January 30, 2018
(Bloomberg) — The order filed in federal court in Dallas halts AriseBank from raising any additional cash from investors, according to a statement from SEC Tuesday. The agency alleges Jared Rice, 29, illegally raised funds from individual investors beginning in November without registering with regulators, according to the complaint. Also accused is co-founder Stanley Ford, 45, who lives in Dubai.
The agency froze crypto assets including Bitcoin, dogecoin and litecoin among others and appointed a receiver to return investor cash.
“This is the first time the commission has sought the appointment of a receiver in connection with an ICO fraud,” said Steve Peikin, co-head of SEC enforcement said in a statement. “We will use all of our tools and remedies to protect investors from those who engage in fraudulent conduct in the emerging digital securities marketplace.”
The asset freeze is the biggest action yet for the agency trying to police a red-hot market that’s raised billions from a range of investors. The regulator has been sounding the alarm about the offerings, which are most likely securities that must be registered to comply with U.S. securities laws.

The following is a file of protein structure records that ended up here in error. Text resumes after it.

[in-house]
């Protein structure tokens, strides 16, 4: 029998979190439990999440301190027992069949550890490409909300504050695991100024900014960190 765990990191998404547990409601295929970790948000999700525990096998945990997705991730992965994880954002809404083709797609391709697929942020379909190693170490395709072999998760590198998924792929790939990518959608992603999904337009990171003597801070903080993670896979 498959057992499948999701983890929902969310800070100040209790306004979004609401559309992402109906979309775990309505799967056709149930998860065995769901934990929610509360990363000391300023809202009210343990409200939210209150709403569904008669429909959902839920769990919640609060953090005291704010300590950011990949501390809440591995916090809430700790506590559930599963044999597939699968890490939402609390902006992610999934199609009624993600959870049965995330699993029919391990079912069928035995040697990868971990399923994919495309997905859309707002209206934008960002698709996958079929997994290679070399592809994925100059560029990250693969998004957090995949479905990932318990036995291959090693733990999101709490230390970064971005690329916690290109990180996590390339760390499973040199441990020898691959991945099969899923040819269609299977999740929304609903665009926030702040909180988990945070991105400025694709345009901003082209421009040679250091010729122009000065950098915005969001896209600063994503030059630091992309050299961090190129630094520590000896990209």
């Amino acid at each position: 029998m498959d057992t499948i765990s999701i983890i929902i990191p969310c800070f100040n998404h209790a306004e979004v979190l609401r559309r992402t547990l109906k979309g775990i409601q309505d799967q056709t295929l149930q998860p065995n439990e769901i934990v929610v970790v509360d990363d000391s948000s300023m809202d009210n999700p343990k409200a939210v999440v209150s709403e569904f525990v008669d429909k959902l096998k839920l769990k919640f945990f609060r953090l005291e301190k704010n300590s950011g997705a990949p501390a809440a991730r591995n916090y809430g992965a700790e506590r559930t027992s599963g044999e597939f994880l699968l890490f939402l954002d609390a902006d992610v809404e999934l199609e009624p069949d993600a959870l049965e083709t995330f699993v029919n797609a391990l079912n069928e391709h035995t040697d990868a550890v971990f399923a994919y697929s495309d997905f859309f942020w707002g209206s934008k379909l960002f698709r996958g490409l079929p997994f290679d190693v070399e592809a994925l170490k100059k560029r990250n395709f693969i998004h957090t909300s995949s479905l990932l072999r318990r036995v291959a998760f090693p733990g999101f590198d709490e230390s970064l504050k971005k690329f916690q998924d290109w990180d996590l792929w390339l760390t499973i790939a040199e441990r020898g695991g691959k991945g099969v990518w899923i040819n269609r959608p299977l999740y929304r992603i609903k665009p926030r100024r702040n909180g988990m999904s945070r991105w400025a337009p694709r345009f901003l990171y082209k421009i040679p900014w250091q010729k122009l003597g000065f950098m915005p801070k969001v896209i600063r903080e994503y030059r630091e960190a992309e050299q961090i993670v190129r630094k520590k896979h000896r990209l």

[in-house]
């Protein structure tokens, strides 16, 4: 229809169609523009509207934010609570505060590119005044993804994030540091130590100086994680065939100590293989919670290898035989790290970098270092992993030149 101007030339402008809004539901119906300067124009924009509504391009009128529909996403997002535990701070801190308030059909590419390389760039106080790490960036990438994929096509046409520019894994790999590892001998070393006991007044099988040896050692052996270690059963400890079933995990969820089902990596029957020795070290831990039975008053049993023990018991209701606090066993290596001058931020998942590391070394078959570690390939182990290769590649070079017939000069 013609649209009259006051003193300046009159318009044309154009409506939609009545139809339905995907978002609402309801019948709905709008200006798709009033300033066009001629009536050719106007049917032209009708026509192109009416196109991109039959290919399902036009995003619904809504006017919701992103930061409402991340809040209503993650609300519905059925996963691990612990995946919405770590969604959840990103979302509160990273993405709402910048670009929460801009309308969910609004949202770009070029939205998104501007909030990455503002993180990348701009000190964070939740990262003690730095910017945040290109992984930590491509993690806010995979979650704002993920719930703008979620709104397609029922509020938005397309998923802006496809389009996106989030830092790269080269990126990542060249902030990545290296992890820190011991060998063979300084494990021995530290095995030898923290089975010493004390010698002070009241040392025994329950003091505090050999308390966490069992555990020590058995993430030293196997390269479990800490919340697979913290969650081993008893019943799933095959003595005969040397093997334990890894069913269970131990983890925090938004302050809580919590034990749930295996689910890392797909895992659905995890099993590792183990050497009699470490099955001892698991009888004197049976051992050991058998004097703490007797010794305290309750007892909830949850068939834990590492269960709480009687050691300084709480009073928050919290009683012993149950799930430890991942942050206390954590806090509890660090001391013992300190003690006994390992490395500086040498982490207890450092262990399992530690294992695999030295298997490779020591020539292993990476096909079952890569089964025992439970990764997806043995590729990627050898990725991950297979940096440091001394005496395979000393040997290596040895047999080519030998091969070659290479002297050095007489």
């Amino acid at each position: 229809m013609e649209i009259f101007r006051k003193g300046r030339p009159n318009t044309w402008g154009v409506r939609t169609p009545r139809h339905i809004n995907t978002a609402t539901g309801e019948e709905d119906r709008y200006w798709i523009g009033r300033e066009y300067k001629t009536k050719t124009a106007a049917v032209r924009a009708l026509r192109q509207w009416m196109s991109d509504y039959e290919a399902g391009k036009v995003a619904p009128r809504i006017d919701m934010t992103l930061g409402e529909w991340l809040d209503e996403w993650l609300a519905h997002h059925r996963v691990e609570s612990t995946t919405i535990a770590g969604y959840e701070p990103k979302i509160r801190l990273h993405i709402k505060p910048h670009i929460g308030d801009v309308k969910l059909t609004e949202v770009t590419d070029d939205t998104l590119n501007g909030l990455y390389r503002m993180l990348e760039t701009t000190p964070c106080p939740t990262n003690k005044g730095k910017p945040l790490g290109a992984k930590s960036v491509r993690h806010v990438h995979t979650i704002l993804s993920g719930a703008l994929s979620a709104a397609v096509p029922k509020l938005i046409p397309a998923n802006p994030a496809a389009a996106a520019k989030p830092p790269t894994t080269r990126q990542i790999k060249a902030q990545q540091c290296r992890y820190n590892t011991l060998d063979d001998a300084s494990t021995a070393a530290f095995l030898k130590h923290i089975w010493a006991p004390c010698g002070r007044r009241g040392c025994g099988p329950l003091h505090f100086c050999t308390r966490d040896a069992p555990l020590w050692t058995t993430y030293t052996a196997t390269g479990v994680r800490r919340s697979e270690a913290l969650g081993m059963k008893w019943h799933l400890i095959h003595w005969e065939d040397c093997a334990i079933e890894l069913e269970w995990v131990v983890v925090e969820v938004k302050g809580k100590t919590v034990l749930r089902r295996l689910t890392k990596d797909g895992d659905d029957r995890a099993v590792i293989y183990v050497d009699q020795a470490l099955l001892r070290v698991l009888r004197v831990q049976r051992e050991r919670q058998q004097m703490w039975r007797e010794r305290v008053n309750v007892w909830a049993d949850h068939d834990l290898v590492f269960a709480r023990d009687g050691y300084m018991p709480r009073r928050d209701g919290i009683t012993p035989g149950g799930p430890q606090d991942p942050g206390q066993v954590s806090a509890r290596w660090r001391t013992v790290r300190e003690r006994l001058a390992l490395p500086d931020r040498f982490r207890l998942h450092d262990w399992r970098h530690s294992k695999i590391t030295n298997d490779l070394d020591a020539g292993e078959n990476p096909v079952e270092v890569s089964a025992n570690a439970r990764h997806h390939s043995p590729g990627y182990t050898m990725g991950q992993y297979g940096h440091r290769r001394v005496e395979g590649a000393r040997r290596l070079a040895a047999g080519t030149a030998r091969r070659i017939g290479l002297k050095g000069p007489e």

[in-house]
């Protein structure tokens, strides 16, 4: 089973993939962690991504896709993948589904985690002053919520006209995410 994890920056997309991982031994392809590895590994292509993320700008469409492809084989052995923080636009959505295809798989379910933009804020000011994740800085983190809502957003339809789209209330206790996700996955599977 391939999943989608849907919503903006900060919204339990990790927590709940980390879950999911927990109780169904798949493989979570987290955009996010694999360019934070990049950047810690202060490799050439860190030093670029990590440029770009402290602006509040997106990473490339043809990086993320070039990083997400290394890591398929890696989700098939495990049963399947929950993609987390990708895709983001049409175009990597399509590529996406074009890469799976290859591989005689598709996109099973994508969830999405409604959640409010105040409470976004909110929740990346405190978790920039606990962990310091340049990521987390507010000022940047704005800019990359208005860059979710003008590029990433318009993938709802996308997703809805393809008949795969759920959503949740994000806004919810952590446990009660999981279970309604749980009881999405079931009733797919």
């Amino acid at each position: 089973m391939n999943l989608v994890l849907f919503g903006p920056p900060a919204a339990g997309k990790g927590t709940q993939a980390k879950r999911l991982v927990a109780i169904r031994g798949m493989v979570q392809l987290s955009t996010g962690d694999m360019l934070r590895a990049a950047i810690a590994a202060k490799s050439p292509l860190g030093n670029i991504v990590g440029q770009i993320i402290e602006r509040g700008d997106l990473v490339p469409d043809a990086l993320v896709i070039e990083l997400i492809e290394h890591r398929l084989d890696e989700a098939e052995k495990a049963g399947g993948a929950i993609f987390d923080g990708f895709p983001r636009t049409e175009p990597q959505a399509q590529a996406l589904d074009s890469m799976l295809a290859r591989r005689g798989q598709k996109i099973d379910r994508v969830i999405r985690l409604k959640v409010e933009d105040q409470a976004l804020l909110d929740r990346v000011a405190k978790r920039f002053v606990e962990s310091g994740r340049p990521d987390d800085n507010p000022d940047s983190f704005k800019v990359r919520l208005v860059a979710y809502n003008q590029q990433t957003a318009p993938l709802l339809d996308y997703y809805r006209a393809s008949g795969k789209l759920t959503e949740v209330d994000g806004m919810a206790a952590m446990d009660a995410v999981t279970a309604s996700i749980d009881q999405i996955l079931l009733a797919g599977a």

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Rice, who is on probation for felony theft and tampering with government records, made other misleading statements, including claims that his company bought an FDIC-insured bank and partnered with Visa, according to the complaint. The SEC says AriseBank used celebrities to tout its fraudulent offering. Evander Holyfield, former World Heavyweight boxing champion, endorsed the AriseBank earlier this month.
AriseBank claims to be one of the largest cryptocurrency platforms ever built, according to the complaint.
Contact information for Rice and Ford wasn’t immediately available.
The case is SEC v. AriseBank, 18-cv-00186, U.S. District Court, Northern District of Texas (Dallas).